He is not afraid to ask difficult questions of business, philanthropy, individuals and communities, and holds great hope for what we can become. “Once we un-learn messages that white is better and white is always right,” Edgar says, “we can begin to see that we are all related.”

Season 3, Episode 2
Headshot of Tony Norman Tony Norman, Columnist, Pittsburgh Post-Gazette (Photo by Kurt Weber)
Acclaimed Post-Gazette columnist Tony Norman’s writing is trying to help fuel a revolution toward justice

For the past 24 years, renowned Pittsburgh Post-Gazette columnist and book review editor Tony Norman has written about the most pressing issues of the day, proving to be an important and eloquent voice of truth. 

Tony began his journalism career covering pop culture, eventually serving as the Post-Gazette’s Pop Music and Culture Editor. He is a former editorial board member at the Post-Gazette, and is the current vice president of the board of the National Society of Newspaper Columnists. 

He has modestly described himself as “a distracted former political science major,” but he is so much more than that. 

Tony shares stories of his early days as a pop culture writer in the ‘90s, including the David Bowie/Nine Inch Nails show that changed his career; his reception as the Post-Gazette’s first Black columnist; and the column he wrote that most moved him – and cemented his decision to “always be on the side of the underdogs.”

The era we are living in “feels different than any other I’ve lived through, like positive change is possible,” says Tony to host Grant Oliphant. “We are seeing a revolution in attitudes.”

He is writer in a time when there is no shortage of things to write about, and his words are trying to help fuel the revolution toward justice.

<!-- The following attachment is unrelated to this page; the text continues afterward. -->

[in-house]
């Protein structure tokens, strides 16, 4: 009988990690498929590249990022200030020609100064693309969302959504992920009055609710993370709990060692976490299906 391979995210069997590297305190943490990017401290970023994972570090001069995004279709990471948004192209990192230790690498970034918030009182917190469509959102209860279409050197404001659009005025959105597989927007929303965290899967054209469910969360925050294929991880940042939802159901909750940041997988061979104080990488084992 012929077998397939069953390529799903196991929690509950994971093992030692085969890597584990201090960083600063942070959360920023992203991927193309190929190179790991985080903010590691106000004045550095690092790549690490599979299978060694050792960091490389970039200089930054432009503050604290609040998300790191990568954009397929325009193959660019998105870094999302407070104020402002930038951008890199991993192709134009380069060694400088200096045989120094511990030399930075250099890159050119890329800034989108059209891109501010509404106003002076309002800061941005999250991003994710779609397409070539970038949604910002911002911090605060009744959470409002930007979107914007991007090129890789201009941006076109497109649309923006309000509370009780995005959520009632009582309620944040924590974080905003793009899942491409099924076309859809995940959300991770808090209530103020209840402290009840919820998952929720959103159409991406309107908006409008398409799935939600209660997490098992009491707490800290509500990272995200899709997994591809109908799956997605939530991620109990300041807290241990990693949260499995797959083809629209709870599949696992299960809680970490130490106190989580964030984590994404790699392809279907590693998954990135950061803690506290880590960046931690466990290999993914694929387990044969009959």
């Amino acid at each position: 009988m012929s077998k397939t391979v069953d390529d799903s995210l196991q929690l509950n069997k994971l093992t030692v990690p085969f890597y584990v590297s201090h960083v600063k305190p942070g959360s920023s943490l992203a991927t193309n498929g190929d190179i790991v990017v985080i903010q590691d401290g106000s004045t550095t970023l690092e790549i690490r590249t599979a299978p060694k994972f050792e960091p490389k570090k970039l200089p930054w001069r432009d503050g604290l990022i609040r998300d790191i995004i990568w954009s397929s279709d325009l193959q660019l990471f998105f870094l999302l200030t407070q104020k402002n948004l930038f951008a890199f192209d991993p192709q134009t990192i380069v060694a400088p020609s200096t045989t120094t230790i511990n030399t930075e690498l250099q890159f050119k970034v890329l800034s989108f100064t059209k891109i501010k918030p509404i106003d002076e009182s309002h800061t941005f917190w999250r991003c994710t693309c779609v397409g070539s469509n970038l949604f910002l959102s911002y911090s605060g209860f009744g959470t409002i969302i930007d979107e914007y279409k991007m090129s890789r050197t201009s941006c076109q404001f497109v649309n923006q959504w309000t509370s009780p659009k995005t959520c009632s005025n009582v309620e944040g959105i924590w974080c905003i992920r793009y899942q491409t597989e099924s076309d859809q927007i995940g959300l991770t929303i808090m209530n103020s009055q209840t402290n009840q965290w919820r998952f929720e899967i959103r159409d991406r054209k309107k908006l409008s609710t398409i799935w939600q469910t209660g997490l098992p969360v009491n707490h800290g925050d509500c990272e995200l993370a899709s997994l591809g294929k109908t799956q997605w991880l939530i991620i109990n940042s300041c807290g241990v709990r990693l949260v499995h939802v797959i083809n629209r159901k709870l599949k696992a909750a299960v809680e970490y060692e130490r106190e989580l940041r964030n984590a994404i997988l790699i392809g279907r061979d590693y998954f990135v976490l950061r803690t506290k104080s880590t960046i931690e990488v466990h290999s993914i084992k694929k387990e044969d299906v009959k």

Season 3, Episode 1
Headshot of Mikael Owunna Mikael Owunna, artist and author
Artist Mikael Owunna reveals inherent beauty, power & dignity of Black & LGBTQ+ bodies

Mikael Chukwuma Owunna has described himself as a “queer Nigerian-Swedish American photographer, Fulbright Scholar and engineer” who “imagines new universes and realities for marginalized communities around the globe.” 

Infinite Essence,” Mikael’s exhibition of large-scale photographs presenting glittering Black bodies as gorgeously ethereal universes, has moved audiences at every stop. 

His recent book, “Limitless Africans,” featuring portraits of 50 LGBTQ+ individuals of African descent who are thriving around the world, is a best seller that has garnered rave reviews from NPR, VICE Media, and The New York Times.

Mikael tells “We Can Be” host Grant Oliphant that when taking photographs, he aims to create a “space of freedom” between himself and the models, and hopes those viewing the finished images “both see and feel that freedom.”

As the Black Lives Matter movement turns into a powerful and visible global movement, Mikael’s art has taken on an even more profound significance, challenging old narratives about both Black and LGBTQ+ bodies, and making clear their power, dignity, and inherent beauty.